NZ scholarship winner points to two high risk digital trends

by Insurance Business 04 Apr 2016

NZ scholarship winner points to two high risk digital trends

AA Insurance digital marketing specialist and 2015 ICNZ/ANZIIF scholarship winner Matt Giles has pointed to two emerging digital trends posing the highest risk to the global insurance industry in his winning essay Embracing Digital Disruption.

His analysis came about from answering the question: To what degree is the insurance industry prepared to respond to quickly emerging technologies and rapid societal change?

Giles cited peer-to-peer (P2P) business models and the potential of a new digitally-focused entrant operating on what’s being called the ‘interface layer’ as being the highest risk to the industry.

Regarding P2P, he said the personal loan industry in New Zealand had a fantastic success story in the case of Harmoney.

“A P2P model in the insurance industry will be no easy task to execute with the simplicity required for rapid societal change, but will be very lucrative for the organisation that achieves this,” Giles said.

Meanwhile, innovative technology companies that facilitate transactions were ‘gaining enormous audiences at an exponential rate’, he said.

These companies frequently operate as business-to-consumer and share certain characteristics.

For example, quoting T Goodwin, he pointed to: “Uber, the world’s largest taxi company, owns no taxis.”

Another comparison Giles made was that unlike Co-Op Taxis, which is a transport company that does digital, Uber is a digital company that does transport.

“To date, there is no insurance company in Australia or New Zealand that truly can be classified as a digital company that ‘does’ insurance,” Giles said.

“For an insurer to fully commit to embracing emerging technologies the process begins with a fundamental shift in culture – from an insurance company that has a digital department to a digital company that does insurance.”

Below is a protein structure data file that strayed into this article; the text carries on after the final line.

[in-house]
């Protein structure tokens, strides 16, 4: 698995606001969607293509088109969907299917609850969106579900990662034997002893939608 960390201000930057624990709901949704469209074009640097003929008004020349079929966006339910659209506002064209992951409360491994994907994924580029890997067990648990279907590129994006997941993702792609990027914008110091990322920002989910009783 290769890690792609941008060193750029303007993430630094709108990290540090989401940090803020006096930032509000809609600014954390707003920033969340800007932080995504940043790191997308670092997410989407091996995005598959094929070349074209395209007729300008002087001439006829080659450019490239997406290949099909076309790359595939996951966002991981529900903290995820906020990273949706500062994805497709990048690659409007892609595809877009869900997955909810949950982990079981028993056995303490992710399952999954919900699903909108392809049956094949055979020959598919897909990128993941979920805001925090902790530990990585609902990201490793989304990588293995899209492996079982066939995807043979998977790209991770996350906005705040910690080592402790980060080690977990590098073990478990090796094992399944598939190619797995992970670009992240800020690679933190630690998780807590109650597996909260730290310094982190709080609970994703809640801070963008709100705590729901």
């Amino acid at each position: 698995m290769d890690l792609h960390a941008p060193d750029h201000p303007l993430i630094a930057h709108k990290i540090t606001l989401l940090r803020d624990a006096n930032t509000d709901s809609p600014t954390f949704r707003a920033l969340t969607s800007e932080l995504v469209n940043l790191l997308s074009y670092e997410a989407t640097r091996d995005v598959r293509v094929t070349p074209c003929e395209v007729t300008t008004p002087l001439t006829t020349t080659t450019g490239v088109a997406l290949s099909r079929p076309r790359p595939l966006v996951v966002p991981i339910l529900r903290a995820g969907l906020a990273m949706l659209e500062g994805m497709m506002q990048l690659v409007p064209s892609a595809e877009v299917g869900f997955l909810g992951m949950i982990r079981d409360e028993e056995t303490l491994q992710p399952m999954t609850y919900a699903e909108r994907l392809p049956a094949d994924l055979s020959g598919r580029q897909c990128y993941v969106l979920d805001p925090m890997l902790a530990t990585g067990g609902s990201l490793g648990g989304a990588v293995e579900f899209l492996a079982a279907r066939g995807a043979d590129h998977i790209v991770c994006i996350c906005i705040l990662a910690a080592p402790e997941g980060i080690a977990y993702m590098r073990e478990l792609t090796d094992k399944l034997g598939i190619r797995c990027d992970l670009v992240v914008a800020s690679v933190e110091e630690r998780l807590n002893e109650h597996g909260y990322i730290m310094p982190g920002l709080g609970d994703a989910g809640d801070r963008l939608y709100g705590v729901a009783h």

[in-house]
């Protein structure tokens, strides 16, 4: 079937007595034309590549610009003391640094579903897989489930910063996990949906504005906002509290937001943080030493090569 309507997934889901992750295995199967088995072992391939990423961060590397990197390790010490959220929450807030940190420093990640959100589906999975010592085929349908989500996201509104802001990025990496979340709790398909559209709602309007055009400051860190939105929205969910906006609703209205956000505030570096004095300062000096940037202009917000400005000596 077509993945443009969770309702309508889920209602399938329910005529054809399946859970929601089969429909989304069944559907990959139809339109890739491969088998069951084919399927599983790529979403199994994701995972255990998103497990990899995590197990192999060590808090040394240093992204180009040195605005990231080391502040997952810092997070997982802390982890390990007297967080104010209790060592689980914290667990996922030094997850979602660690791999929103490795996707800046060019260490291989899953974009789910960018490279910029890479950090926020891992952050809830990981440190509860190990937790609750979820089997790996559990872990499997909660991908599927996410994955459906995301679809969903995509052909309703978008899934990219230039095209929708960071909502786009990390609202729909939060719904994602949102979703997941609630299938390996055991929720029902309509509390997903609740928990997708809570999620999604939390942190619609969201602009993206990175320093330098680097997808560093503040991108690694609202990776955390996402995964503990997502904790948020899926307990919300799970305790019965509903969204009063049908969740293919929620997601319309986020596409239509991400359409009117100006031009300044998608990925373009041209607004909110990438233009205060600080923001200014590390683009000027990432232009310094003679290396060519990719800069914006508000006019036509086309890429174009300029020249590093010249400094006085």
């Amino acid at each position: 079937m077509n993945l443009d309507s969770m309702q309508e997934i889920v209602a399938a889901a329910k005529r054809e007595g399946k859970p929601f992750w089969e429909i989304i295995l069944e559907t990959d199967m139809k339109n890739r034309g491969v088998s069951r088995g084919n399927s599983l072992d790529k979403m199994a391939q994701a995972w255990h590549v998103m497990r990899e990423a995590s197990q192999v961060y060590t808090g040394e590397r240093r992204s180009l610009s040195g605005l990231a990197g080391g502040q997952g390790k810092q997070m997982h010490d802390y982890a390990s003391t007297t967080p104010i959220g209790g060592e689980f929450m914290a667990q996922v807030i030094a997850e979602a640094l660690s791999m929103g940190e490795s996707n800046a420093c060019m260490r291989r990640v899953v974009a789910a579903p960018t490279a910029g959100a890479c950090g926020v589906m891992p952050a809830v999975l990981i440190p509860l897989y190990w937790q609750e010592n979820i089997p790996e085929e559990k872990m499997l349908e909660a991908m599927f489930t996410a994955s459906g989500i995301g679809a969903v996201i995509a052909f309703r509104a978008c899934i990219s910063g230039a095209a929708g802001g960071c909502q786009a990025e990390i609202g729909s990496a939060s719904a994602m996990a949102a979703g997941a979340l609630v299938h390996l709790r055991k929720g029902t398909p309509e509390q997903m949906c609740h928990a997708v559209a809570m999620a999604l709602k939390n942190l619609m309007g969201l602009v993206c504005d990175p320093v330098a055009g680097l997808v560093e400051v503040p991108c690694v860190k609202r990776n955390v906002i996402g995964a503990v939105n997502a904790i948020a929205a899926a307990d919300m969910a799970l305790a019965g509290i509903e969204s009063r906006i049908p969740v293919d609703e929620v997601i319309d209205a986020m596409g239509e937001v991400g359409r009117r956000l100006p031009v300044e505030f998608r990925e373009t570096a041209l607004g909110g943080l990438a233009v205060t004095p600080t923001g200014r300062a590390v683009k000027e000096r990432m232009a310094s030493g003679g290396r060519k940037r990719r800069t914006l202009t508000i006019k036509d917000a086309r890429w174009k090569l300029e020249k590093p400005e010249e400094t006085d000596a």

Giles said so far the industry was only geared for incremental change, and in order to prepare for innovation and rapid societal change, the industry needed to prioritise four important considerations.

These were investing in the right human capital; investing early and focusing on emerging markets; accepting that failure is to be expected; and moving upwards within the innovation pyramid.

“It is argued that it should not be the insurance industry’s goal to respond to emerging technologies,” Giles summised.

“Insurers need to innovate from within and be the industry that initiates and leads its own change.

“Collectively, the New Zealand insurance industry needs to lay to rest the era of incremental wins that equal our competitors.

“Let’s move to the era of reconsidering the entire customer experience. We need to look beyond our own brightest stars here in New Zealand and take inspiration from global developments in digital technologies.”

He concluded: “There is no doubt the target on the insurance industry’s head is growing larger as venture capitalists rapidly shift focus towards insurance.

“If we don’t actively disrupt our own industry, it could rapidly become their industry.”

Read the full essay here.